Saturday 28 April 2018

Def leopard

Yesterday in a small market town in Hertfordshire, two women were spotted looking at their reflections in the windows of a Toni & Guy.  “Let’s check ourselves out!” one had suggested, laughing -  and looking back at them, posing stupidly in the rain-spattered reflection, were two 55-year olds, smiling broadly under their umbrellas, both dressed in leopard-spot coats, dark jeans and black boots.  A bemused customer inside having her roots retouched grinned in the mirror.

We did turn a few heads.  I mean, I knew she had a leopard spot coat too – a bit different from mine in that it’s fluffy and a tad more golden in shade, but what were the chances of us both wearing them today?  We only get together a few times a year, reuniting here in our old hometown, the place we rarely visit now, but where we first met at school.   If it had been sunnier, I would've worn my green coat.  If it had been warmer, she would have worn her black jacket.  But it was cold and wet and we'd both dressed as big cats.

“Hey, but we’re cool!  We’re rock’n’roll!  We used to be in a band!” I assured my dear friend playfully  – we were never in a band, at least not a real one, but somehow we might as well have been, as that’s how it felt to be part of our little punk scene here, forty years ago.  You sort of felt like a someone; it was like a rural equivalent of the Bromley Contingent.  And some of its regular characters who weren’t known then did go on to be bigger someones.  It was as if there was something special about this town and its thriving underground music scene that nurtured its rebellious youth a particular way.  

As well as catching up on news and views over lunch, we luxuriated in a little reminiscing, about a time when we might both have killed for the leopard spot coats we were now wearing, but wouldn’t have been able to get one anywhere.  I'd been lucky enough to get a pair of tailor-made leopard print trousers (with a drawstring waist!) through a small ad in the back pages of the NME when I was 15.  The young fashion student making them up to order on her electric sewing machine knew she was onto something.  I loved those trousers like a pet - a rare, exotic pet.  You just couldn’t buy these things off the peg in the late seventies – in fact the only women you’d see in this fabric pattern (a scarf, or a skirt, perhaps) were also likely to be in their late seventies.  Okay, they probably weren’t, they were most likely only 55 too – but anyone over the age of 30 just got boxed into a category we thought of as ‘old’, didn't they?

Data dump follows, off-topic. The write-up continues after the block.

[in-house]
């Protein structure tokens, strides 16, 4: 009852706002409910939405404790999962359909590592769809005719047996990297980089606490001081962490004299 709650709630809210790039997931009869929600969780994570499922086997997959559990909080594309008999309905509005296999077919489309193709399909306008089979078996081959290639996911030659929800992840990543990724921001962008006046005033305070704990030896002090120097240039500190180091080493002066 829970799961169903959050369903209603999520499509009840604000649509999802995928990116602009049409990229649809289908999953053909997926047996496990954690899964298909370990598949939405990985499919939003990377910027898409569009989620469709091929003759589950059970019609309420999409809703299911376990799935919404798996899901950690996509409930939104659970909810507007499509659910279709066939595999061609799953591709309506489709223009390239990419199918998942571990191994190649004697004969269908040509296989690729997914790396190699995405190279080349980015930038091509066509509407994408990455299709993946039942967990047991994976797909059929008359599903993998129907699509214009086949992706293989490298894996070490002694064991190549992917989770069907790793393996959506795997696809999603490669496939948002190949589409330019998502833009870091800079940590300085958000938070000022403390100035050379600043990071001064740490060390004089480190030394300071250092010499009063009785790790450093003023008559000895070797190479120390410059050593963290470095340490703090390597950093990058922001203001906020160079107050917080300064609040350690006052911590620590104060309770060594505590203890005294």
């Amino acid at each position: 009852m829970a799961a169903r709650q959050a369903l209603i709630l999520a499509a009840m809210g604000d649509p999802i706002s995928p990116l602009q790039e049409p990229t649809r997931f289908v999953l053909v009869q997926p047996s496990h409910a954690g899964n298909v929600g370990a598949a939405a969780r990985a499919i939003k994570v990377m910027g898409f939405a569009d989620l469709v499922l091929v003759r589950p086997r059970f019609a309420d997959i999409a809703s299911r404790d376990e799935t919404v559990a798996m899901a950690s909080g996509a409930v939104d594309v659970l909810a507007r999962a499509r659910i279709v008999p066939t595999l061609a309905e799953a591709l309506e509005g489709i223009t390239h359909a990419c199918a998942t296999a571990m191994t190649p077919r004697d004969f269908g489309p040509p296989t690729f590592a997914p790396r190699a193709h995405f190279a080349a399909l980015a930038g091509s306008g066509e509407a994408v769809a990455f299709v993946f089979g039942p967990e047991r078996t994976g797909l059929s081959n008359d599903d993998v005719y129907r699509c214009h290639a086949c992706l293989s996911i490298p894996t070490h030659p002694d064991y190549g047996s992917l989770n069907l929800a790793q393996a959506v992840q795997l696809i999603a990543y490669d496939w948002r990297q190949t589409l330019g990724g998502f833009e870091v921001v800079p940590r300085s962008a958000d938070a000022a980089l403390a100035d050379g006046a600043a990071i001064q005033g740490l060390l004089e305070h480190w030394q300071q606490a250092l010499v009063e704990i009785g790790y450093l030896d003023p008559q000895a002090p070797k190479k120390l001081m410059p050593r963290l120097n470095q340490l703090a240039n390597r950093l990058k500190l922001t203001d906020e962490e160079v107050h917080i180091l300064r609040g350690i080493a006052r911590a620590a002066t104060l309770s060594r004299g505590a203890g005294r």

Maybe that’s what the 15-year-old schoolgirls coming down the street thought when they caught sight of us as we wandered back from our reunion lunch with wine and garlic on our breath....  Oh - look at those two daft old ladies, both in leopard print coats!

(No! We're rock'n'roll! We used to be in a band!  Almost!)

Monday 16 April 2018

Troubled mind

Ooh,  I had a troubled mind at the weekend. You know when everything feels a bit dark and well, yes,  troubling is definitely the word - because of things in your life which, at that moment, aren’t quite right.   They gang up in your mind and heckle you.  They don't let you rest. Some of them even slip slyly down to the pit of your stomach and bang on its walls.